When imposition of jail sentence and fine on the accused is mandatory.

Mandatory Jail Term

Section 325 of IPC is as under:

“325. Punishment for voluntarily causing grievous hurt.-Whoever, except in the case provided for by section 335, voluntarily causes grievous hurt, shall be punished with imprisonment of either description for a term which may extend to seven years, and shall also be liable to fine.”

Section 428 of Cr.PC is as under:

“428. Period of detention undergone by the accused to be set off against the sentence of imprisonment.-Where an accused person has, on conviction, been sentenced to imprisonment for a term, not being imprisonment in default of payment of fine, the period of detention, if any, undergone by him during the investigation, inquiry or trial of the same case and before the date of such conviction, shall be set off against the term of imprisonment imposed on him on such conviction, and the liability of such person to undergo imprisonment on such conviction shall be restricted to the remainder, if any, of the term of imprisonment imposed on him:

Provided that in cases referred to in section 433A, such period of detention shall be set off against the period of fourteen years referred to in that section.”

So far as Section 325 IPC is concerned, its reading would show that once the accused is held guilty of commission of offence punishable under Section 325 IPC, then imposition of jail sentence and fine on the accused is mandatory. In other words, the award of punishment would include both, i.e., jail sentence and fine. So far as jail sentence is concerned, it may extend upto 7 years as per Court’s discretion whereas so far as fine amount is concerned, its quantum would also depend upon the Court’s discretion.

So far as Section 428 of Code is concerned, it provides that the period of detention spent in jail as under-trial or as convict will be set off against his total jail sentence once awarded to him in connection with the same offence.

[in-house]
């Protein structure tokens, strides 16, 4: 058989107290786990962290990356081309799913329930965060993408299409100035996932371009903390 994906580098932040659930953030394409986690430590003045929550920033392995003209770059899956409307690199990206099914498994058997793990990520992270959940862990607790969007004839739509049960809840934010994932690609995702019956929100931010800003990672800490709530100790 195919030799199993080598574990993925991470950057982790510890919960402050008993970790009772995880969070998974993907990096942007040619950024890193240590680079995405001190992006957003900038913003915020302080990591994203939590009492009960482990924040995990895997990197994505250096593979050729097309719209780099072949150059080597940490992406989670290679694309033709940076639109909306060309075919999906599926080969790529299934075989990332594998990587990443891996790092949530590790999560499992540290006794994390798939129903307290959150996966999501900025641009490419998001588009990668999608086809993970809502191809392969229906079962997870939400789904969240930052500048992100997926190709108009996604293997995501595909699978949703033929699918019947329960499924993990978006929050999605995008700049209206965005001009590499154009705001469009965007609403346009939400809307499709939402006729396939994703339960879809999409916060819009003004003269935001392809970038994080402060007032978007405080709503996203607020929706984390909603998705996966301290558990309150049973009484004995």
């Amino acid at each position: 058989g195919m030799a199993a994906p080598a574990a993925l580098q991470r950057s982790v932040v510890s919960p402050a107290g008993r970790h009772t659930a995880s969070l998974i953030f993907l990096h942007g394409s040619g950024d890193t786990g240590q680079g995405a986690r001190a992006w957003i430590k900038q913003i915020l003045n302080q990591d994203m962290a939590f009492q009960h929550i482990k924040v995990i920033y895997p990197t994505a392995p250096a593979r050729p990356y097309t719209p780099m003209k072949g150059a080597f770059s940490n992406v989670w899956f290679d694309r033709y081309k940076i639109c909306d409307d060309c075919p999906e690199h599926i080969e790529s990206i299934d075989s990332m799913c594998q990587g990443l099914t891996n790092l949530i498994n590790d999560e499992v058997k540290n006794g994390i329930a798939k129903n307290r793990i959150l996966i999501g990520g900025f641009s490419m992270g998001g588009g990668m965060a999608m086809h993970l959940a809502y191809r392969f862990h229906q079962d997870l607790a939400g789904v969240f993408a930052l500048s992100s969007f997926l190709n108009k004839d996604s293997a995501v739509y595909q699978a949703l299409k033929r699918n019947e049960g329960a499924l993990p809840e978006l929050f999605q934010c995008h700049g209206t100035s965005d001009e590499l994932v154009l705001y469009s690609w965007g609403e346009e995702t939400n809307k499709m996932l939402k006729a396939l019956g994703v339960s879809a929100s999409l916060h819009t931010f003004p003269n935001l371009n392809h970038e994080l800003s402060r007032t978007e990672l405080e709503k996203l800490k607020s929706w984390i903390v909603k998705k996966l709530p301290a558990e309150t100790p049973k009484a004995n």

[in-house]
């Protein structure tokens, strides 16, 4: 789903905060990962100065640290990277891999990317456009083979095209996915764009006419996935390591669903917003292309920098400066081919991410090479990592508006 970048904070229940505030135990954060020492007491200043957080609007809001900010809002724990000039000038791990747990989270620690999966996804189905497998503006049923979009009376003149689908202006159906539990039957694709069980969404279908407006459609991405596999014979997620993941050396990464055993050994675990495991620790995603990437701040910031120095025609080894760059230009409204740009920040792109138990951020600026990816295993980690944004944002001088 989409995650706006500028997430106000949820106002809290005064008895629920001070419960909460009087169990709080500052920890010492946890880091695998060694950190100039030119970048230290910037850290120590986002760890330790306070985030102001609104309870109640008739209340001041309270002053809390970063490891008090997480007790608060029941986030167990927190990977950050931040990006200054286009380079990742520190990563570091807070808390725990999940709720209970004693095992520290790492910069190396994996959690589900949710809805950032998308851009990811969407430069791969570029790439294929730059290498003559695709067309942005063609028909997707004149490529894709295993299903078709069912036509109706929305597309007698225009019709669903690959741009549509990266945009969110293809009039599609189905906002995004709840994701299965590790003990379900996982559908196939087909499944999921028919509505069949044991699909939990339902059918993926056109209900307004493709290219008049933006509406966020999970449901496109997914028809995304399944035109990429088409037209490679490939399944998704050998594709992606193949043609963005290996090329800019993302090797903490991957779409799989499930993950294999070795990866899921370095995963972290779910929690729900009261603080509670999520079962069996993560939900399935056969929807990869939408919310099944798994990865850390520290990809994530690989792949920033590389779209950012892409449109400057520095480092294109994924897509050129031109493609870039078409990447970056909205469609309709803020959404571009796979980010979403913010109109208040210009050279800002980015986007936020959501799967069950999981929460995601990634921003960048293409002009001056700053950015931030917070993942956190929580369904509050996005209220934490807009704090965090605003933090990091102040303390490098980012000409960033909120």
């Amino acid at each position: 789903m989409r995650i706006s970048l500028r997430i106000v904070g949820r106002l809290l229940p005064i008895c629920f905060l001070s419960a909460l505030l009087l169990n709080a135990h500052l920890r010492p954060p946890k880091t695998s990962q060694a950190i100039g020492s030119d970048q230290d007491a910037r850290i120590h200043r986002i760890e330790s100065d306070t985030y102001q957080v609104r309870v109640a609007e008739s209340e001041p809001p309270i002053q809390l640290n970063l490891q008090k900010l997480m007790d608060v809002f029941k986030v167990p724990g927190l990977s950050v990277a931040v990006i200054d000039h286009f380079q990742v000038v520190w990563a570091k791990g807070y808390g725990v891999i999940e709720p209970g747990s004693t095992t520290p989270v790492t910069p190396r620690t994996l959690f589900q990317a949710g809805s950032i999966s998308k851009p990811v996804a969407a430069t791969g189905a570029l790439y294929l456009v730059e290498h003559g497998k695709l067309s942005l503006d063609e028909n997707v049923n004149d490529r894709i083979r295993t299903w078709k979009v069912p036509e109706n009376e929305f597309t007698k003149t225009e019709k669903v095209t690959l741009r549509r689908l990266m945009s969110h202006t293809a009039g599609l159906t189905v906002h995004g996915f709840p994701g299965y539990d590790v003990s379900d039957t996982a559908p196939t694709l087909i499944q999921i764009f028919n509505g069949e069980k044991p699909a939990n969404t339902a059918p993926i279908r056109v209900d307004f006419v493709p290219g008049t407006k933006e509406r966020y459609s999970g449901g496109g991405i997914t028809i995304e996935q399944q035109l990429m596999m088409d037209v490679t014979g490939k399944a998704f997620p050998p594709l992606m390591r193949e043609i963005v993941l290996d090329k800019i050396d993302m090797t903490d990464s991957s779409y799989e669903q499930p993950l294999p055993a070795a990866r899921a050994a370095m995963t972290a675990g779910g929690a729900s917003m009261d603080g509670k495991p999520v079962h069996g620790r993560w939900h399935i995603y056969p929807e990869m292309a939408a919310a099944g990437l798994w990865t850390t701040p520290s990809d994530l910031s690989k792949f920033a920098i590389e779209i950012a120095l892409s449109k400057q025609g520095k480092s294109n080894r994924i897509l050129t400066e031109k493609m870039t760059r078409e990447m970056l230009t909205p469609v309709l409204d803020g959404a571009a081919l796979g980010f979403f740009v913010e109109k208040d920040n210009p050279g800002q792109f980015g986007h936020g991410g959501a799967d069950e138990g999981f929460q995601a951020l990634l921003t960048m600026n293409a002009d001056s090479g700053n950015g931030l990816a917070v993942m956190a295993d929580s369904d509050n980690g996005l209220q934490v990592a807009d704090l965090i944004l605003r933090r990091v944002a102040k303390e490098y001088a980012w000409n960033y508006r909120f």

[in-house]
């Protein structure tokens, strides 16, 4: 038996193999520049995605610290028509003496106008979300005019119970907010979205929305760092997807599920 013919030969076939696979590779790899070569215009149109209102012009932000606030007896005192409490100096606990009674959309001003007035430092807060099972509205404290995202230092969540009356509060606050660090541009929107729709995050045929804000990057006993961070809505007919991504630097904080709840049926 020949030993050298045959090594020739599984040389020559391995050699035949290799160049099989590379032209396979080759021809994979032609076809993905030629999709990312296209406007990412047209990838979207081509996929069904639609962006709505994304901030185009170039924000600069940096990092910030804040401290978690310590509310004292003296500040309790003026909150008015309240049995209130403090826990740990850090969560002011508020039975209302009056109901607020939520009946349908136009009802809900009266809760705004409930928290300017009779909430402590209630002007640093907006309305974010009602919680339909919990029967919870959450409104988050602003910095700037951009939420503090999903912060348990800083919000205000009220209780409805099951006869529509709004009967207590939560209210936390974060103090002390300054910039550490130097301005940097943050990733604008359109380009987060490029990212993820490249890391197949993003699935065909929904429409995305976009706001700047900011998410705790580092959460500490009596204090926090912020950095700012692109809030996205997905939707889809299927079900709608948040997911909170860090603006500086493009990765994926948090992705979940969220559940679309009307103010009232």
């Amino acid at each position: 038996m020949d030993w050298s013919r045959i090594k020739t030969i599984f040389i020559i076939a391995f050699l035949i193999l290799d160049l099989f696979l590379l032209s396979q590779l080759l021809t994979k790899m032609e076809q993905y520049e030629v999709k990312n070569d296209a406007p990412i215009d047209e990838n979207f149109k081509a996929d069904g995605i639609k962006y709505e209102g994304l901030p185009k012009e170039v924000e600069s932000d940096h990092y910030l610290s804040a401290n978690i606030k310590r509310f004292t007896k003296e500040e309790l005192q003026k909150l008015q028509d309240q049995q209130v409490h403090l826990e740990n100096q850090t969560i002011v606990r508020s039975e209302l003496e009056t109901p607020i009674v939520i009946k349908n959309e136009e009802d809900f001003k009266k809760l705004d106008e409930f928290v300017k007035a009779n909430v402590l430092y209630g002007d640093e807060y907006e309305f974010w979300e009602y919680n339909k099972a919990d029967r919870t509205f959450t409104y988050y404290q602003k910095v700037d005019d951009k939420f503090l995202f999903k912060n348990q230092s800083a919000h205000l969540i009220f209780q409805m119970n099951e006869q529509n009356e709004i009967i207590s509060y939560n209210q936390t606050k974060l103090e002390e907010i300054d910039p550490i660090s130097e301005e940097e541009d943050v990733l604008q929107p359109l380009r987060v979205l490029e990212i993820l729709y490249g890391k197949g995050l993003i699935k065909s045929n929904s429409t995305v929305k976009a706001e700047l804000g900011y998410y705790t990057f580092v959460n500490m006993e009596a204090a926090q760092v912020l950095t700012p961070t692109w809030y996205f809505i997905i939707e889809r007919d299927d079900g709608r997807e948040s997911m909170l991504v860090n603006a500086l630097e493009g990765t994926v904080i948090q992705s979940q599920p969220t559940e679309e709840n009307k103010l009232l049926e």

The High Court was, therefore, not right in setting aside the entire jail sentence of respondent No.1 while upholding his conviction under Section 325 IPC. The High Court, in our view, ought to have either upheld the award of jail sentence of four years awarded by the Sessions Court or reduce the jail sentence to any reasonable term but it had no jurisdiction to fully set aside the jail sentence and substitute it by imposing only fine of Rs.10,000/-.

As rightly argued by the learned counsel for respondent No.1, the period already undergone by respondent No.1 (40 days) while respondent No.1 was in detention, as under-trial and as convict, was also a jail sentence and could be treated as jail sentence once awarded to respondent No.1 under Section 325IPC, and accordingly its benefit by way of set off could be given to him under Section 428 of Code.

In our considered opinion, having regard to the time consumed in the litigation (37 years) coupled with the findings of two Courts below wherein it was held that respondent No.1 did not cause any injury to the deceased and injured Baij Nath (PW-2), we are inclined to uphold respondent No.1’s conviction under Section 325 IPC and award to respondent No.1’s punishment of imprisonment of 40 days with fine of Rs.10,000/- and in default of payment of fine, to undergo one month rigorous imprisonment.

[Source: State Of Uttar Pradesh vs Tribhuwan, decided by SC on 6 November, 2017]

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